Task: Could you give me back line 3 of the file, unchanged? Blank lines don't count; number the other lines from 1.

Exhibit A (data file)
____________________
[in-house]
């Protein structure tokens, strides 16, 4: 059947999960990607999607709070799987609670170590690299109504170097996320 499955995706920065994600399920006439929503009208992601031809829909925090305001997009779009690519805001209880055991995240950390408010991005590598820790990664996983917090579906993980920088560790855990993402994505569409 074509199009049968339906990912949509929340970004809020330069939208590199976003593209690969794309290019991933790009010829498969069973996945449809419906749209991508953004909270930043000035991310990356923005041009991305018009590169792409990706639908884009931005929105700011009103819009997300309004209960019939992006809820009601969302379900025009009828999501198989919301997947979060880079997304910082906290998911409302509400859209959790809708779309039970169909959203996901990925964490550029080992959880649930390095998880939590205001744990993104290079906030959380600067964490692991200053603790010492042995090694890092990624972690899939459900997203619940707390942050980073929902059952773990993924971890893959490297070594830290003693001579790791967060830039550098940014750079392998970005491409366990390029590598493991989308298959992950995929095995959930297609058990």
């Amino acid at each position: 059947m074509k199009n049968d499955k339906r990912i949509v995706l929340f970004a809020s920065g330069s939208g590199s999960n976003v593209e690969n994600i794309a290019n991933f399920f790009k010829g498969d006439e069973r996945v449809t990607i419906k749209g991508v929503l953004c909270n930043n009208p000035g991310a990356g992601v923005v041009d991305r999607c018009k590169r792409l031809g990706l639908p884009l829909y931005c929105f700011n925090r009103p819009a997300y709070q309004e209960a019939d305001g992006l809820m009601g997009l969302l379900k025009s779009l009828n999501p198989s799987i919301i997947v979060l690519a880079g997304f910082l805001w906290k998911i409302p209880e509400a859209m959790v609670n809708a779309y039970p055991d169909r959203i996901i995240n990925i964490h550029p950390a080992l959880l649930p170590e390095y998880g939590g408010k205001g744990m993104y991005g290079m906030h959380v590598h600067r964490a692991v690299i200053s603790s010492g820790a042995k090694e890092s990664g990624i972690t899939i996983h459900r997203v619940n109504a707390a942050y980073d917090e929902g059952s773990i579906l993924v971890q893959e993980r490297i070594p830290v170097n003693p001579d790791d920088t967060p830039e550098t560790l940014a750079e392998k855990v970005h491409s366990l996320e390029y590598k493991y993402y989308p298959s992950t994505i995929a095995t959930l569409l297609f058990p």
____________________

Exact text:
């Amino acid at each position: 059947m074509k199009n049968d499955k339906r990912i949509v995706l929340f970004a809020s920065g330069s939208g590199s999960n976003v593209e690969n994600i794309a290019n991933f399920f790009k010829g498969d006439e069973r996945v449809t990607i419906k749209g991508v929503l953004c909270n930043n009208p000035g991310a990356g992601v923005v041009d991305r999607c018009k590169r792409l031809g990706l639908p884009l829909y931005c929105f700011n925090r009103p819009a997300y709070q309004e209960a019939d305001g992006l809820m009601g997009l969302l379900k025009s779009l009828n999501p198989s799987i919301i997947v979060l690519a880079g997304f910082l805001w906290k998911i409302p209880e509400a859209m959790v609670n809708a779309y039970p055991d169909r959203i996901i995240n990925i964490h550029p950390a080992l959880l649930p170590e390095y998880g939590g408010k205001g744990m993104y991005g290079m906030h959380v590598h600067r964490a692991v690299i200053s603790s010492g820790a042995k090694e890092s990664g990624i972690t899939i996983h459900r997203v619940n109504a707390a942050y980073d917090e929902g059952s773990i579906l993924v971890q893959e993980r490297i070594p830290v170097n003693p001579d790791d920088t967060p830039e550098t560790l940014a750079e392998k855990v970005h491409s366990l996320e390029y590598k493991y993402y989308p298959s992950t994505i995929a095995t959930l569409l297609f058990p």